Our Founding Director

A J Aiséirithe



The Frederick Douglass Bicentennial Community grew out of the vision of A J Aiséirithe. A J earned her doctorate in History from the University of Chicago in 2007. Her research centers on abolition and civil rights in the Northern U.S. during the Civil War and Reconstruction.

A J then served on a project to digitize Lincoln manuscripts at the Library of Congress during the Lincoln Bicentennial and witnessed firsthand how the energy mobilized around that milestone strengthened the material legacy of a historical figure even so already iconic as the sixteenth president, while enlarging his place in the public imagination.

Next, A J organized a three-day public humanities festival at Harvard University in 2011 to mark the bicentennial of the abolitionist and Harvard alumnus Wendell Phillips. That project featured a scholarly symposium, a walking tour, a workshop for K-12 teachers on developing curricula on the history of abolitionism in Boston, an exhibit of manuscripts and artifacts, and a public discussion conceived, organized, and led by local activist youth of color about what the past has to teach the present. A volume of essays featuring new scholarship, titled Wendell Phillips, Social Justice and the Power of the Past, which A J co-edited, was published in 2016 by Louisiana State University Press. The Phillips bicentennial celebration, which began as a scholarly symposium, reached out to local partners (museums, historic sites, the National Park Service) as well as community organizations and a diverse public interested in history. They all made sure the scholars understood that Phillips and the history of abolitionism belong not just to scholars but to everyone. Their participation offered fresh perspectives to the scholars, and the work we all did together was made much better, stronger, more interesting, and more fun as a result. That experience, above all, informs A J’s approach to the Frederick Douglass Bicentennial Community.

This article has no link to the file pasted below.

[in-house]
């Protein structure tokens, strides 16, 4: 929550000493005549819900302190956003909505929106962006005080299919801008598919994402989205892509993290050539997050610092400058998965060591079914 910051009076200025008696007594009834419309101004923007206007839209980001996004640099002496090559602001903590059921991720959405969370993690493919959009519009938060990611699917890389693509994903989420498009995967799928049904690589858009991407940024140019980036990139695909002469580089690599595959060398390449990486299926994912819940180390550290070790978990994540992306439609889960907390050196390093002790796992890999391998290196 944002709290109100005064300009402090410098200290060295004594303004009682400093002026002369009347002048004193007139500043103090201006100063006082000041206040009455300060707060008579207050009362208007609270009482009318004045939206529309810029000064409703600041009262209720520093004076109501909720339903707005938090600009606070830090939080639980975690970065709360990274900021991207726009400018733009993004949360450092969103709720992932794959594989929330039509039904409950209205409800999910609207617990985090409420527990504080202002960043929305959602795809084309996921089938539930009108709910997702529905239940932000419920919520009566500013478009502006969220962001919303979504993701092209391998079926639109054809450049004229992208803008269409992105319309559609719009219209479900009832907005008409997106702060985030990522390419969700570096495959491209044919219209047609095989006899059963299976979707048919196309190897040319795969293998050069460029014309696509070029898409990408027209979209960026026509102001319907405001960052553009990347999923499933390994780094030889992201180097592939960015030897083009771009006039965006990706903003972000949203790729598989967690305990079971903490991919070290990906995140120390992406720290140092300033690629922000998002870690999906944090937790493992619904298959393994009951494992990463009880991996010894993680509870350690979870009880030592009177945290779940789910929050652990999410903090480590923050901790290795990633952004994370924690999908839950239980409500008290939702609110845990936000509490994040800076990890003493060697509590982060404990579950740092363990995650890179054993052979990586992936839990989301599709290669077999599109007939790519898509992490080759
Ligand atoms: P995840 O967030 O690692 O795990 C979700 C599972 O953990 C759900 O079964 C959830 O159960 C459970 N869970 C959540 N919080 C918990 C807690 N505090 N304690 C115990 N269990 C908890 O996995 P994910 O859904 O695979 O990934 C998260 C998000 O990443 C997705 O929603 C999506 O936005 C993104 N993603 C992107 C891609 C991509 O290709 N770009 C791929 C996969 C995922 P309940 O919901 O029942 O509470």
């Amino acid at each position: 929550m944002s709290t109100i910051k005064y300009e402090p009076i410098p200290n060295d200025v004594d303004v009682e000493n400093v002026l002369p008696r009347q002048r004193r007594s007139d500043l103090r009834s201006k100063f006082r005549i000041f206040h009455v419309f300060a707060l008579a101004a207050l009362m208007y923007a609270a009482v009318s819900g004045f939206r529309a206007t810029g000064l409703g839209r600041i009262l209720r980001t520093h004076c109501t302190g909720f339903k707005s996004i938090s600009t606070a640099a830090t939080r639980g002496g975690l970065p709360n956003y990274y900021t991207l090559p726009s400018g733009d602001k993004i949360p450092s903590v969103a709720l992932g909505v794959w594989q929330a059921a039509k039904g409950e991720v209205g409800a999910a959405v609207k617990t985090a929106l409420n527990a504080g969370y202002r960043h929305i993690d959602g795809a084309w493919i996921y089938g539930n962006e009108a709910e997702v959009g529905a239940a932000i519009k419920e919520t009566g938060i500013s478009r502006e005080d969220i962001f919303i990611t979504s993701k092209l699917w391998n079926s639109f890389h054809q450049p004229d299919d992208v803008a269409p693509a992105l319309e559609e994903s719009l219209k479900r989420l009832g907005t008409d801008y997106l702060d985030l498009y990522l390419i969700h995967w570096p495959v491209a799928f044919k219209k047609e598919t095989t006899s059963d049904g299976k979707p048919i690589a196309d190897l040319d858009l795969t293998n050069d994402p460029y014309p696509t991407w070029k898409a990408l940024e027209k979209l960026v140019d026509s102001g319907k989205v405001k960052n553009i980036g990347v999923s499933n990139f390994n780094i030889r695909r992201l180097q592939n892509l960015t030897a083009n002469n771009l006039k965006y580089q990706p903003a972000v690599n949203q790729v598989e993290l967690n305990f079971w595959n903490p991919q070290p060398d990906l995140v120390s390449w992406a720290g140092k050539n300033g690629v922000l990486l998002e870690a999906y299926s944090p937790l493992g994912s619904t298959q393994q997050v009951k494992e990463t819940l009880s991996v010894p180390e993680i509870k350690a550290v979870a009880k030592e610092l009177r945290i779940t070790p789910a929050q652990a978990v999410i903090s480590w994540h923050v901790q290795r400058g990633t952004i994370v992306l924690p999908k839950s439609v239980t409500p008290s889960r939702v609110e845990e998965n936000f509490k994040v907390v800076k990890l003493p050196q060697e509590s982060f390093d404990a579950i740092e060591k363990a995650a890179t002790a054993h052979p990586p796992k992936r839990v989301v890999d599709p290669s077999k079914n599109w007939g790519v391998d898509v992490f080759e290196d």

For as you probably know, Douglass has long had diverse and active constituencies looking out for his legacy. The main purpose of the Bicentennial Community is to leverage the internet, social media, and all manner of networks to boost the power and reach of all Douglass interests—so long as they are nonprofit and non-partisan—and connect them with one another to build an enduring Douglass organization that will preserve and extend his legacy long after the bicentennial.